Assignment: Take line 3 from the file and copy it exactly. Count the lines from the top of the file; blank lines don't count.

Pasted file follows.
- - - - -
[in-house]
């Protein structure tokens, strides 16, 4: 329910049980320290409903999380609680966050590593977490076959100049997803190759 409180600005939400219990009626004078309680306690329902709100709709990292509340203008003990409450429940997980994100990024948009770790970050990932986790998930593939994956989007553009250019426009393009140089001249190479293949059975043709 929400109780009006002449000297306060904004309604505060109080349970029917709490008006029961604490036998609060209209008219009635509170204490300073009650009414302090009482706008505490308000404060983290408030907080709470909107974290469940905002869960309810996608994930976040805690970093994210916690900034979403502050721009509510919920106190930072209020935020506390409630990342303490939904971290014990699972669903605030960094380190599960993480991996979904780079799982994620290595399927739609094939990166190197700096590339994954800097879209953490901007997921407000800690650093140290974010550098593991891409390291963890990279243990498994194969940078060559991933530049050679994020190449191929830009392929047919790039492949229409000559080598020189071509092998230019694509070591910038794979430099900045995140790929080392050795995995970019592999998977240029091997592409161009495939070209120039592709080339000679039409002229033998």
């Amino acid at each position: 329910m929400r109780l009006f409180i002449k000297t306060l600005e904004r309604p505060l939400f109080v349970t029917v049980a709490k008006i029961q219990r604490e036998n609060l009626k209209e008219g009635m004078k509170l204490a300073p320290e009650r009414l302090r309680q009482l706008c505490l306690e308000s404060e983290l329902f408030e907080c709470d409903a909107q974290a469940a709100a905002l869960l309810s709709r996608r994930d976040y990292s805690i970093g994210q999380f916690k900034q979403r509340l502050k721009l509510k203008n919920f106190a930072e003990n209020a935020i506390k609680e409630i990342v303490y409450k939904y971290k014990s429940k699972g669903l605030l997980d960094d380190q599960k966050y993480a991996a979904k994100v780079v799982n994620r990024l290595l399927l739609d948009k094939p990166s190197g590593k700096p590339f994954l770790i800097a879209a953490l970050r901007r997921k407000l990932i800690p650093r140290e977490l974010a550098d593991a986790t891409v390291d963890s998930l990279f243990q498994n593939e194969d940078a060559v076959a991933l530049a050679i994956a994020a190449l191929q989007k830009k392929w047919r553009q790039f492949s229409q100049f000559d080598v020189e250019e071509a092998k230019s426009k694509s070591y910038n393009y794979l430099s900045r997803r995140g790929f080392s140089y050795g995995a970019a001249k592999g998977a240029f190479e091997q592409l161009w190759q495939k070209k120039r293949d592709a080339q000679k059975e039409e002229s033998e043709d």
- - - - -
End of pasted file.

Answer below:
């Amino acid at each position: 329910m929400r109780l009006f409180i002449k000297t306060l600005e904004r309604p505060l939400f109080v349970t029917v049980a709490k008006i029961q219990r604490e036998n609060l009626k209209e008219g009635m004078k509170l204490a300073p320290e009650r009414l302090r309680q009482l706008c505490l306690e308000s404060e983290l329902f408030e907080c709470d409903a909107q974290a469940a709100a905002l869960l309810s709709r996608r994930d976040y990292s805690i970093g994210q999380f916690k900034q979403r509340l502050k721009l509510k203008n919920f106190a930072e003990n209020a935020i506390k609680e409630i990342v303490y409450k939904y971290k014990s429940k699972g669903l605030l997980d960094d380190q599960k966050y993480a991996a979904k994100v780079v799982n994620r990024l290595l399927l739609d948009k094939p990166s190197g590593k700096p590339f994954l770790i800097a879209a953490l970050r901007r997921k407000l990932i800690p650093r140290e977490l974010a550098d593991a986790t891409v390291d963890s998930l990279f243990q498994n593939e194969d940078a060559v076959a991933l530049a050679i994956a994020a190449l191929q989007k830009k392929w047919r553009q790039f492949s229409q100049f000559d080598v020189e250019e071509a092998k230019s426009k694509s070591y910038n393009y794979l430099s900045r997803r995140g790929f080392s140089y050795g995995a970019a001249k592999g998977a240029f190479e091997q592409l161009w190759q495939k070209k120039r293949d592709a080339q000679k059975e039409e002229s033998e043709d």